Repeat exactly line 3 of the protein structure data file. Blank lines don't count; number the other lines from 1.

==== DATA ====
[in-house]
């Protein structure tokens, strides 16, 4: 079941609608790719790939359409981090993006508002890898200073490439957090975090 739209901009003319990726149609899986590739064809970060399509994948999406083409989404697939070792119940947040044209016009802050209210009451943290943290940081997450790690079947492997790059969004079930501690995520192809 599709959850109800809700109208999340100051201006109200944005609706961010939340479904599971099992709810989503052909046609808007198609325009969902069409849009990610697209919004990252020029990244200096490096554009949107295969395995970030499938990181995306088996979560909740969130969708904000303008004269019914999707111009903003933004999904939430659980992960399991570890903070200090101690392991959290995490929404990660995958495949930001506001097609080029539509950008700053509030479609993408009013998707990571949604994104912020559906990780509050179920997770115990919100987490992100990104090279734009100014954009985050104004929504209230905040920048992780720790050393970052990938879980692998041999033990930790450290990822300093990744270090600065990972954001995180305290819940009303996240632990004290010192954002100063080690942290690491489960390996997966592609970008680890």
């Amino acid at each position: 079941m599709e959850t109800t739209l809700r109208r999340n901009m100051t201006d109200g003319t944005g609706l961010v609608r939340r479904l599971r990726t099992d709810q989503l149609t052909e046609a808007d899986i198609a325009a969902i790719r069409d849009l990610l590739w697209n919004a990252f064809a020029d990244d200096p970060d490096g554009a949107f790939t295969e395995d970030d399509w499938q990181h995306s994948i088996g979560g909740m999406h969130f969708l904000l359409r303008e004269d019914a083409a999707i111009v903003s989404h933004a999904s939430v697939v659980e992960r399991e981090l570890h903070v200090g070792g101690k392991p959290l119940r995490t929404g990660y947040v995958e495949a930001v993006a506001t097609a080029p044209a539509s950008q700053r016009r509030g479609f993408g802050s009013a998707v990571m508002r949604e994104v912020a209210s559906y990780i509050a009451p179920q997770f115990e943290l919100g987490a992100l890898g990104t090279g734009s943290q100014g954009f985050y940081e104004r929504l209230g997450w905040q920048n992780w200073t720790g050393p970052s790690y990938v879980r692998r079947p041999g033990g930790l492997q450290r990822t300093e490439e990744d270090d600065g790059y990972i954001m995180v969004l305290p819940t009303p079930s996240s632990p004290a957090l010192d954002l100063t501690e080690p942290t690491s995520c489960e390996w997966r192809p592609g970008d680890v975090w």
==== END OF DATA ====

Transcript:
């Amino acid at each position: 079941m599709e959850t109800t739209l809700r109208r999340n901009m100051t201006d109200g003319t944005g609706l961010v609608r939340r479904l599971r990726t099992d709810q989503l149609t052909e046609a808007d899986i198609a325009a969902i790719r069409d849009l990610l590739w697209n919004a990252f064809a020029d990244d200096p970060d490096g554009a949107f790939t295969e395995d970030d399509w499938q990181h995306s994948i088996g979560g909740m999406h969130f969708l904000l359409r303008e004269d019914a083409a999707i111009v903003s989404h933004a999904s939430v697939v659980e992960r399991e981090l570890h903070v200090g070792g101690k392991p959290l119940r995490t929404g990660y947040v995958e495949a930001v993006a506001t097609a080029p044209a539509s950008q700053r016009r509030g479609f993408g802050s009013a998707v990571m508002r949604e994104v912020a209210s559906y990780i509050a009451p179920q997770f115990e943290l919100g987490a992100l890898g990104t090279g734009s943290q100014g954009f985050y940081e104004r929504l209230g997450w905040q920048n992780w200073t720790g050393p970052s790690y990938v879980r692998r079947p041999g033990g930790l492997q450290r990822t300093e490439e990744d270090d600065g790059y990972i954001m995180v969004l305290p819940t009303p079930s996240s632990p004290a957090l010192d954002l100063t501690e080690p942290t690491s995520c489960e390996w997966r192809p592609g970008d680890v975090w």